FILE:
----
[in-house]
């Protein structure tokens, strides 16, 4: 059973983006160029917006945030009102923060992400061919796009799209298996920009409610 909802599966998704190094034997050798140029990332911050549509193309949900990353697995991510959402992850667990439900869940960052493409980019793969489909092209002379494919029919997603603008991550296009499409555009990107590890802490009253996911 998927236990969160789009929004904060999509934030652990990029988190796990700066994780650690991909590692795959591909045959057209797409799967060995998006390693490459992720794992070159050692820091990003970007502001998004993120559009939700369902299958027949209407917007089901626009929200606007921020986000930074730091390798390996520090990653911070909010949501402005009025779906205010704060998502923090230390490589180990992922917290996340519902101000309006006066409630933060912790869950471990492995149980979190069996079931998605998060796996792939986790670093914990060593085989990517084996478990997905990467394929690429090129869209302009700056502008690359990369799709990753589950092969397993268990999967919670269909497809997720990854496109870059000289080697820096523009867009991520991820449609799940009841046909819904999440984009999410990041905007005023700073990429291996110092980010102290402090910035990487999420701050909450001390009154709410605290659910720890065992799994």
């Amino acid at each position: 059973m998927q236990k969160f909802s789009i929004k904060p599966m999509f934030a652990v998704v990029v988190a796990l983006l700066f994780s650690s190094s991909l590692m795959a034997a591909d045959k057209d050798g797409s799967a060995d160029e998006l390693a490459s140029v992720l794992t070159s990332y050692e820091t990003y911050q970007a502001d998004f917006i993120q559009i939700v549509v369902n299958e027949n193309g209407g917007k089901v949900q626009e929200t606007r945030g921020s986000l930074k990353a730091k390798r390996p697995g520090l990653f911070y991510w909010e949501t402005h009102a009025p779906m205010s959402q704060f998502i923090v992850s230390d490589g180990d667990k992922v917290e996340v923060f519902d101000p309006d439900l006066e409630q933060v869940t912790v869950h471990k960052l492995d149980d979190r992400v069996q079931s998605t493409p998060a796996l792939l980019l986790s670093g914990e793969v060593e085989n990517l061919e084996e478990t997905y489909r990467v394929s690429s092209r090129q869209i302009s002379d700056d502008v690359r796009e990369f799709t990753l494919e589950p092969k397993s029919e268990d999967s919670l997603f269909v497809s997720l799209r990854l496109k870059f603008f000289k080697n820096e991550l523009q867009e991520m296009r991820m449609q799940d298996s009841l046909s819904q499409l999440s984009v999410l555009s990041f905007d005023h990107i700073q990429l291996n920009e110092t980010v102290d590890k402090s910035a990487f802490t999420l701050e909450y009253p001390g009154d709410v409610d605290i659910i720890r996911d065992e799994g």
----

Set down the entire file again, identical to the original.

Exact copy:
[in-house]
């Protein structure tokens, strides 16, 4: 059973983006160029917006945030009102923060992400061919796009799209298996920009409610 909802599966998704190094034997050798140029990332911050549509193309949900990353697995991510959402992850667990439900869940960052493409980019793969489909092209002379494919029919997603603008991550296009499409555009990107590890802490009253996911 998927236990969160789009929004904060999509934030652990990029988190796990700066994780650690991909590692795959591909045959057209797409799967060995998006390693490459992720794992070159050692820091990003970007502001998004993120559009939700369902299958027949209407917007089901626009929200606007921020986000930074730091390798390996520090990653911070909010949501402005009025779906205010704060998502923090230390490589180990992922917290996340519902101000309006006066409630933060912790869950471990492995149980979190069996079931998605998060796996792939986790670093914990060593085989990517084996478990997905990467394929690429090129869209302009700056502008690359990369799709990753589950092969397993268990999967919670269909497809997720990854496109870059000289080697820096523009867009991520991820449609799940009841046909819904999440984009999410990041905007005023700073990429291996110092980010102290402090910035990487999420701050909450001390009154709410605290659910720890065992799994």
């Amino acid at each position: 059973m998927q236990k969160f909802s789009i929004k904060p599966m999509f934030a652990v998704v990029v988190a796990l983006l700066f994780s650690s190094s991909l590692m795959a034997a591909d045959k057209d050798g797409s799967a060995d160029e998006l390693a490459s140029v992720l794992t070159s990332y050692e820091t990003y911050q970007a502001d998004f917006i993120q559009i939700v549509v369902n299958e027949n193309g209407g917007k089901v949900q626009e929200t606007r945030g921020s986000l930074k990353a730091k390798r390996p697995g520090l990653f911070y991510w909010e949501t402005h009102a009025p779906m205010s959402q704060f998502i923090v992850s230390d490589g180990d667990k992922v917290e996340v923060f519902d101000p309006d439900l006066e409630q933060v869940t912790v869950h471990k960052l492995d149980d979190r992400v069996q079931s998605t493409p998060a796996l792939l980019l986790s670093g914990e793969v060593e085989n990517l061919e084996e478990t997905y489909r990467v394929s690429s092209r090129q869209i302009s002379d700056d502008v690359r796009e990369f799709t990753l494919e589950p092969k397993s029919e268990d999967s919670l997603f269909v497809s997720l799209r990854l496109k870059f603008f000289k080697n820096e991550l523009q867009e991520m296009r991820m449609q799940d298996s009841l046909s819904q499409l999440s984009v999410l555009s990041f905007d005023h990107i700073q990429l291996n920009e110092t980010v102290d590890k402090s910035a990487f802490t999420l701050e909450y009253p001390g009154d709410v409610d605290i659910i720890r996911d065992e799994g």